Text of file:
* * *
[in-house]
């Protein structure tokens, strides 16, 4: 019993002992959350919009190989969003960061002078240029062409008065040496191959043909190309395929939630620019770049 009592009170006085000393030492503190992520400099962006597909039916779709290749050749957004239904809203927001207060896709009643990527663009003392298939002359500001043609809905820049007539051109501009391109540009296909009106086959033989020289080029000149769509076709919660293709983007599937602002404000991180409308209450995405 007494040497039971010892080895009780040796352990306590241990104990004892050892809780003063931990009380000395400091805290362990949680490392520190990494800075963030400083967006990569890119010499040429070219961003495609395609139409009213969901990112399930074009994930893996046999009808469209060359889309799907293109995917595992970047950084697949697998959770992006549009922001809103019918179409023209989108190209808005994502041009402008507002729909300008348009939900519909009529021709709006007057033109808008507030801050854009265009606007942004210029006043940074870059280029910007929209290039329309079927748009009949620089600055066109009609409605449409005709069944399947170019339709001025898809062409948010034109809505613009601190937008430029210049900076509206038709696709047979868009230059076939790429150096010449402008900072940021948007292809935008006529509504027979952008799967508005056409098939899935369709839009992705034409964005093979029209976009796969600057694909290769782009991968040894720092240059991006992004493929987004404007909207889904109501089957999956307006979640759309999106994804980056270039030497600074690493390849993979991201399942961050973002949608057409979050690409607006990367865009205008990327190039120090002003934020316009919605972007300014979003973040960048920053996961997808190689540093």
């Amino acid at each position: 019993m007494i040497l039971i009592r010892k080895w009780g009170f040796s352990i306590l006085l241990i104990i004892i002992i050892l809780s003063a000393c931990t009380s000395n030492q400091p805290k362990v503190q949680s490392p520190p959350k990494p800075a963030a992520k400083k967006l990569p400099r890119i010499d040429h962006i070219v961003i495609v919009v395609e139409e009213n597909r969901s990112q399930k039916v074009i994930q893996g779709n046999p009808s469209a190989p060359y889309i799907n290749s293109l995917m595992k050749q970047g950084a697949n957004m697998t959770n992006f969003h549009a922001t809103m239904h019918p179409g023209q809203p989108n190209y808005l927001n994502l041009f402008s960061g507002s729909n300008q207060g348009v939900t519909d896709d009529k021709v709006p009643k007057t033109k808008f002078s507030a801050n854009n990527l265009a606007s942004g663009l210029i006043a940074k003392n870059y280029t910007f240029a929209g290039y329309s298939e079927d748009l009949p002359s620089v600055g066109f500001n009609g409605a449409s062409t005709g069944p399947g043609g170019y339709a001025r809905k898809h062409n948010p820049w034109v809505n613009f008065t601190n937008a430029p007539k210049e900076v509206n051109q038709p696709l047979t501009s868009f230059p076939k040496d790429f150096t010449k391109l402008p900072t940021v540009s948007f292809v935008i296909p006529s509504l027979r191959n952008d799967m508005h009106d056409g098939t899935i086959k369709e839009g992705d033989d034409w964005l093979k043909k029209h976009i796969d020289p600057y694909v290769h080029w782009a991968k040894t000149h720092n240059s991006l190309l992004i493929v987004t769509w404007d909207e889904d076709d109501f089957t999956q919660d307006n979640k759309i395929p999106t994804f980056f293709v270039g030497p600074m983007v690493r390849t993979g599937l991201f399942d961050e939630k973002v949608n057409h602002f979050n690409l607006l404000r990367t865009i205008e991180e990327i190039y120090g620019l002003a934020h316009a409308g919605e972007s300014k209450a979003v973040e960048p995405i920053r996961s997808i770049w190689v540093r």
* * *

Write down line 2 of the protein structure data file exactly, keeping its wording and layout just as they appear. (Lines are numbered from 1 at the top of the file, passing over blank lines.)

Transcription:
């Protein structure tokens, strides 16, 4: 019993002992959350919009190989969003960061002078240029062409008065040496191959043909190309395929939630620019770049 009592009170006085000393030492503190992520400099962006597909039916779709290749050749957004239904809203927001207060896709009643990527663009003392298939002359500001043609809905820049007539051109501009391109540009296909009106086959033989020289080029000149769509076709919660293709983007599937602002404000991180409308209450995405 007494040497039971010892080895009780040796352990306590241990104990004892050892809780003063931990009380000395400091805290362990949680490392520190990494800075963030400083967006990569890119010499040429070219961003495609395609139409009213969901990112399930074009994930893996046999009808469209060359889309799907293109995917595992970047950084697949697998959770992006549009922001809103019918179409023209989108190209808005994502041009402008507002729909300008348009939900519909009529021709709006007057033109808008507030801050854009265009606007942004210029006043940074870059280029910007929209290039329309079927748009009949620089600055066109009609409605449409005709069944399947170019339709001025898809062409948010034109809505613009601190937008430029210049900076509206038709696709047979868009230059076939790429150096010449402008900072940021948007292809935008006529509504027979952008799967508005056409098939899935369709839009992705034409964005093979029209976009796969600057694909290769782009991968040894720092240059991006992004493929987004404007909207889904109501089957999956307006979640759309999106994804980056270039030497600074690493390849993979991201399942961050973002949608057409979050690409607006990367865009205008990327190039120090002003934020316009919605972007300014979003973040960048920053996961997808190689540093």